Q: All goals (big and small) take time to achieve-and there will be obstacles along the way! Instead of looking at setbacks as failures, how would you encourage kids to reframe the way they look at these challenges?

Ryan: There are going to be challenges and setbacks throughout life. You must take these bumps in the road, whether it’s at school or during practice, day by day and not let them overwhelm you. Try looking at each challenge as an opportunity to improve your skill set little by little. The outcome may look different each time, but stick with it, stay positive, and ultimately, you will succeed.

Q: What does having an athlete mindset mean to you?

Ryan: Having an athlete’s mindset means being able to self-motivate on any given day-even if it’s an especially hard practice, you must have the mental capacity to push through.

Q: How has having an athlete mindset benefitted you in other areas of your life, outside of swimming?

Ryan: As an athlete, I’ve always been very driven and self-motivated, which has helped me both in and outside the pool. Athletes are extremely adaptable to changing situations and disciplined in their training and focus. Both traits were extremely helpful throughout school and in pursuing other hobbies.


Ryan Murphy smiles and holds up his index finger

Q: Getting into a competitive sport is a great opportunity, but it’s also a big commitment. What are some things parents and kids should consider before making the leap into competitive sports?

Ryan: Sports are a terrific way for kids to have fun while staying active. They also teach very important life skills like working on a team, overcoming obstacles and controlling emotions. On the other hand, competitive sports are a big time commitment. Before deciding whether to make the leap, parents should talk to their children about what competitive sports are, the differences in the commitment and the changes that will come with joining a competitive league. Competitive sports introduce the stresses of winning, losing, and being measured and scored on performance. Kids should also consider if their heart is really into the sport and if they want to join for the right reasons. My competitive spirit and attitude drove me into competitive sports at a young age, but it’s not for everyone! But remember, just because you’re not playing the sport competitively doesn’t mean you can’t play it at all!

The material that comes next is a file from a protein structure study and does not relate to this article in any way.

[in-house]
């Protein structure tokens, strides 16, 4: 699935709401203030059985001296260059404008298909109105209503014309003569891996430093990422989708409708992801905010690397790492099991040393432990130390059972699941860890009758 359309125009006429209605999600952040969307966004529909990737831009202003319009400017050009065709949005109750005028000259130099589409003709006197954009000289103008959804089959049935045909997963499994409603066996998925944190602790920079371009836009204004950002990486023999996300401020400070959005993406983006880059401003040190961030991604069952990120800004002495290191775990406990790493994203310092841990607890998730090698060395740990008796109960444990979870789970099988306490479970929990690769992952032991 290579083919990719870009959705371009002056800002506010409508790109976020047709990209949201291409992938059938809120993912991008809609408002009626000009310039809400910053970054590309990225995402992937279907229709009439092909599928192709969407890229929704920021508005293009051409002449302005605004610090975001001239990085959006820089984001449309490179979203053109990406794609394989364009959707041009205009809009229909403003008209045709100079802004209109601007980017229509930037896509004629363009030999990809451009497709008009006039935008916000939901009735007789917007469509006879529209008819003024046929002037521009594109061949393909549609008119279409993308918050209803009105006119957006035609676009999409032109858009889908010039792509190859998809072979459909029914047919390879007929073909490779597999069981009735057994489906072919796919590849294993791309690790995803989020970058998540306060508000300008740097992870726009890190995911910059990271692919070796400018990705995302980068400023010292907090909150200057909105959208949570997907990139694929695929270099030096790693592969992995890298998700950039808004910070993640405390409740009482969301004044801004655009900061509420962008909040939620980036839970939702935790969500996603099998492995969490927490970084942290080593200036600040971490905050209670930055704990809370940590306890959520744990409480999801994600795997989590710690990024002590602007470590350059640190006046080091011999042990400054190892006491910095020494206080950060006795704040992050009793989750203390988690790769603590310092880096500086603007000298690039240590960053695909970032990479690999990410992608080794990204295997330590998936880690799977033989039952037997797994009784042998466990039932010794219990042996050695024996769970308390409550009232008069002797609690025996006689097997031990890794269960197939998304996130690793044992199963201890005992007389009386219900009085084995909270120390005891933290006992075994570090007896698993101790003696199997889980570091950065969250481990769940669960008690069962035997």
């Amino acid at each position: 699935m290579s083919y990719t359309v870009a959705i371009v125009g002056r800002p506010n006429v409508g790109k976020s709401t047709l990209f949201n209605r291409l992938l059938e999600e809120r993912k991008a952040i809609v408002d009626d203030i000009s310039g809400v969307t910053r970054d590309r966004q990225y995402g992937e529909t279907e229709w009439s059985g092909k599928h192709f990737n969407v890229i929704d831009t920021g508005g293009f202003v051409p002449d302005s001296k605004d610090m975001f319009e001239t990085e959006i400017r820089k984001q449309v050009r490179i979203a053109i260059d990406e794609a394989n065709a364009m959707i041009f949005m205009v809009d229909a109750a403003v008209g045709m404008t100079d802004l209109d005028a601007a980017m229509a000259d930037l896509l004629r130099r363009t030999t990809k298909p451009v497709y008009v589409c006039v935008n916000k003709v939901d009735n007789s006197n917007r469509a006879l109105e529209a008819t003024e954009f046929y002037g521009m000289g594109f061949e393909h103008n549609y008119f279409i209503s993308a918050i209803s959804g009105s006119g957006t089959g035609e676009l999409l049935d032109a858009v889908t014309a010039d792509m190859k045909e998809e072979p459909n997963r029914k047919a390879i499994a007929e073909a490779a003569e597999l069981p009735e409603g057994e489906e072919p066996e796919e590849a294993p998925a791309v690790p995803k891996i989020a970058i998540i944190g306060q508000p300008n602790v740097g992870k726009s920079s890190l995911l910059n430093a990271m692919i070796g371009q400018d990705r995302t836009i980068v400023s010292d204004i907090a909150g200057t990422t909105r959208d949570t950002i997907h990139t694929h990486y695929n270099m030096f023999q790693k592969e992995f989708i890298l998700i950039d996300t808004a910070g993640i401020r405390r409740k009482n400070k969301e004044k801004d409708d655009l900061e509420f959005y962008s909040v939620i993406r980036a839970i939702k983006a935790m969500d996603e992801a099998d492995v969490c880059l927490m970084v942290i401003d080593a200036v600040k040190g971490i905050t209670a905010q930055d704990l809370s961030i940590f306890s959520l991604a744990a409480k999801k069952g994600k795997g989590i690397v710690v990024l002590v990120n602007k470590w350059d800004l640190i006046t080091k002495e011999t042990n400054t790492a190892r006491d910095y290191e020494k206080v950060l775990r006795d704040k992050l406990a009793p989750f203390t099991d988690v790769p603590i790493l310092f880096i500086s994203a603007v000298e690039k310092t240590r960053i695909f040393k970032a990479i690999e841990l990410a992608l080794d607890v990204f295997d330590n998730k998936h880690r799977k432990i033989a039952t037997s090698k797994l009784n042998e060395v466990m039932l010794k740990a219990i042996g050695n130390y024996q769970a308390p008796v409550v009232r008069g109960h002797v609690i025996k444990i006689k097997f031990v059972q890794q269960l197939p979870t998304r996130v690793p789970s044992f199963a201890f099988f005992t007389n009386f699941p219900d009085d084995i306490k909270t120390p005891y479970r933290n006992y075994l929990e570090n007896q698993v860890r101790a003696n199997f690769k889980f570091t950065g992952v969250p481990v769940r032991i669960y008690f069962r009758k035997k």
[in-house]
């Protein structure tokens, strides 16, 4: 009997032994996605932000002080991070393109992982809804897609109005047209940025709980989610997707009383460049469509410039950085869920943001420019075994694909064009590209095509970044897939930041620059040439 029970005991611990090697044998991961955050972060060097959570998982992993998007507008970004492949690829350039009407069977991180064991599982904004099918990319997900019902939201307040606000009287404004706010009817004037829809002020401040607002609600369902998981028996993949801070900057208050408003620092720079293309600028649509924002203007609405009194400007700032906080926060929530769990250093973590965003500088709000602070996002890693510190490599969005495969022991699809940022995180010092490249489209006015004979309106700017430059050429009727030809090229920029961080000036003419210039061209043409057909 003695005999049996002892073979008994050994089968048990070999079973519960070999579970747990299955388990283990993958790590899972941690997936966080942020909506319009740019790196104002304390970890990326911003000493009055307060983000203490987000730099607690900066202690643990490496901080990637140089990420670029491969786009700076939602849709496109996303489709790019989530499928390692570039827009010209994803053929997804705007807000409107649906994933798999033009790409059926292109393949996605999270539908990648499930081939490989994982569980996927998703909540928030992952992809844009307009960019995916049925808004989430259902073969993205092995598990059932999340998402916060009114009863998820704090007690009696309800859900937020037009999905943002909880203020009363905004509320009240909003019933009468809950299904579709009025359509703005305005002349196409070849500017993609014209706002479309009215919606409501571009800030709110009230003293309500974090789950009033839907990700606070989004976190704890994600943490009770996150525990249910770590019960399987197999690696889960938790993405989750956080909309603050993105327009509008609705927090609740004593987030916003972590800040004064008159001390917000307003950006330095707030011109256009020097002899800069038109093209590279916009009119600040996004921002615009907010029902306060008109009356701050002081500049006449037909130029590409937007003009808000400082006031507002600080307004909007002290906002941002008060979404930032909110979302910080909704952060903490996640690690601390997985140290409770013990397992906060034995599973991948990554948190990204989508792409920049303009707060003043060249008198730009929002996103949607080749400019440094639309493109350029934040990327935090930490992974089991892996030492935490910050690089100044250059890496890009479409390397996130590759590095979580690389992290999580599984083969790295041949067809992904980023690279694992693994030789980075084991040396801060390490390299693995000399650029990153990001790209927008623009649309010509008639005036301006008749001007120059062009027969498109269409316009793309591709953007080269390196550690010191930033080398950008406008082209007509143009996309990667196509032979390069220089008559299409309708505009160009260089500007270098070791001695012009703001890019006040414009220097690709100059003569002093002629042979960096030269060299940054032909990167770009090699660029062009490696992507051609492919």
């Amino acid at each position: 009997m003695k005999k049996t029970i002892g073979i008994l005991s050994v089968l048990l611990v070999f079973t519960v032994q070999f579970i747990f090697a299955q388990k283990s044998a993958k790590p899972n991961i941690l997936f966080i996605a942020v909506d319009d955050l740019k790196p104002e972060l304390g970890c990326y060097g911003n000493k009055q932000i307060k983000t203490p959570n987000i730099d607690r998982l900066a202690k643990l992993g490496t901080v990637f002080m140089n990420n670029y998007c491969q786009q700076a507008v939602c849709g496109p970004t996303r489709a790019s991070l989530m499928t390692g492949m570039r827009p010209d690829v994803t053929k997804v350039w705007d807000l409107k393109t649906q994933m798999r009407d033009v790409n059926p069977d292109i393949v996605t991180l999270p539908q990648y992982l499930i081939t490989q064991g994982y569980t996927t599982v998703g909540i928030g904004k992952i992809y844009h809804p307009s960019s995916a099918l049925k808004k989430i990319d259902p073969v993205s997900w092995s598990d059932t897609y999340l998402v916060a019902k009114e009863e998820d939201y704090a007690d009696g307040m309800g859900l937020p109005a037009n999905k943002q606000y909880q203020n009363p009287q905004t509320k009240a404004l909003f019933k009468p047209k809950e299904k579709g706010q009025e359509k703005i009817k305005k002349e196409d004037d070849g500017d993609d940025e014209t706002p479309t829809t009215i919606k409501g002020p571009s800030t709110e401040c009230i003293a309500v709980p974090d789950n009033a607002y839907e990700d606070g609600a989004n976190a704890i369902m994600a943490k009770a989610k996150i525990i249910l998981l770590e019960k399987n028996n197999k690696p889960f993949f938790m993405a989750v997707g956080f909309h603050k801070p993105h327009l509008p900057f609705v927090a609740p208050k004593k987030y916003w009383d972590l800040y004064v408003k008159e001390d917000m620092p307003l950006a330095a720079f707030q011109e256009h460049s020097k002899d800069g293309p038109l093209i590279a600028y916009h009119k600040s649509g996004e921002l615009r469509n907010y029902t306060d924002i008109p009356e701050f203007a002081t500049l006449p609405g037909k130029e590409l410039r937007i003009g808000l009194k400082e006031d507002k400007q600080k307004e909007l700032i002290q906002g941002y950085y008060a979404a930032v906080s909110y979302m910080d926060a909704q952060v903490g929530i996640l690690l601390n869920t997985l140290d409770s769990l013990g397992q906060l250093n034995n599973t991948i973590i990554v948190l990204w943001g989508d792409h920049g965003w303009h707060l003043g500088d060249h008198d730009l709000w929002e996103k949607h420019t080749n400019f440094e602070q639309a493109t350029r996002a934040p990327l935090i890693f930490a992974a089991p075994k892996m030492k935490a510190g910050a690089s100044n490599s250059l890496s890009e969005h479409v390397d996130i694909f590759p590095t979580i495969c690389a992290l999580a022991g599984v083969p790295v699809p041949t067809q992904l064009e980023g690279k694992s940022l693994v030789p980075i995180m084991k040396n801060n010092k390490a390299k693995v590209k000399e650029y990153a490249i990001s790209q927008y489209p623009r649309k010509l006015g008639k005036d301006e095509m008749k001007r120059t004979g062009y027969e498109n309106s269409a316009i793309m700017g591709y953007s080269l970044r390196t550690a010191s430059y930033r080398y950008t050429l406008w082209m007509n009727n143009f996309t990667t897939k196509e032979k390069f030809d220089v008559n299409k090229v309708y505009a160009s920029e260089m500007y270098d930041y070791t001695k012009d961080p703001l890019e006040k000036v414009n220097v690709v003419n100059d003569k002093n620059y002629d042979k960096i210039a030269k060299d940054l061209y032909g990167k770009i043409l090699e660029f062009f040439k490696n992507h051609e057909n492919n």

Q: Whether it’s getting ready for a big competition, performing in front of a big crowd or mustering up the courage to try something new – butterflies in the stomach are a normal feeling we can all relate to! What advice would you have for kids when it comes to overcoming “pre-game jitters”?

Ryan: Being nervous or getting those “pre-performance jitters” is extremely normal and can even help motivate you to perform better. I still get nervous before big meets, but I’ve learned to channel that nervous energy into my overall performance. I stick to the same pre-meet snack before every event and pump myself up with music. I also use that time right before the race to mentally think through my strategy and how I’m going to execute it to win. I would encourage you to try this, too – whether it’s before a big soccer game or a math test!

Q: Looking at your journey to getting where you are now, is there any advice you’d give your younger self?

Ryan: I really like the journey I took as a young athlete. I always walked the line between taking the sport seriously and having fun with it. Over the years, I feel like I have really struck a balance of hard work and fun. I also think my parents did a really nice job with helping me frame my perceived disappointments. As I mentioned, I am ultra-competitive, and I would be disappointed with anything less than perfection. My parents helped me to celebrate what were actually great performances and still want more success for future seasons.


Ryan Murphy in the pool with three children

Goals. Milestones. Aspirations. Dreams. Whatever you call them, we know your little fish are swimming in a pool of wonder and possibility. They have plans to make BIG waves in life! And it’s up to us to help them keep believing and achieving, by giving them the tools and courage to take that first step, to work hard and to make their dreams come true. Whether it’s acing that spelling quiz, taking first in the science fair, becoming class president or even perfecting their sea otter back float, we believe in making a BIG deal about ALL of life’s accomplishments, so kids keep feeling confident, motivated and inspired. After all, they’re our next generation of scientists, educators, champion athletes and changemakers. So, to all our Goldfish parents: keep raising dreamers, believers and achievers. And to children everywhere, we say: Dream Big, Little Fish.

With more than 100 locations across North America, our kids swim school uses The Science of SwimPlay®. This curriculum helps kids gain the courage to dive into new experiences and develop the confidence to go after their goals, all while learning how to be safer in and around the water. And, if you have an aspiring young swimmer with big dreams of becoming a world champion swimmer like Ryan, Swim Force is a great way to help them dip a toe into competitive swimming! Stop by your local Goldfish Swim School today to see what the Golden Experience is all about!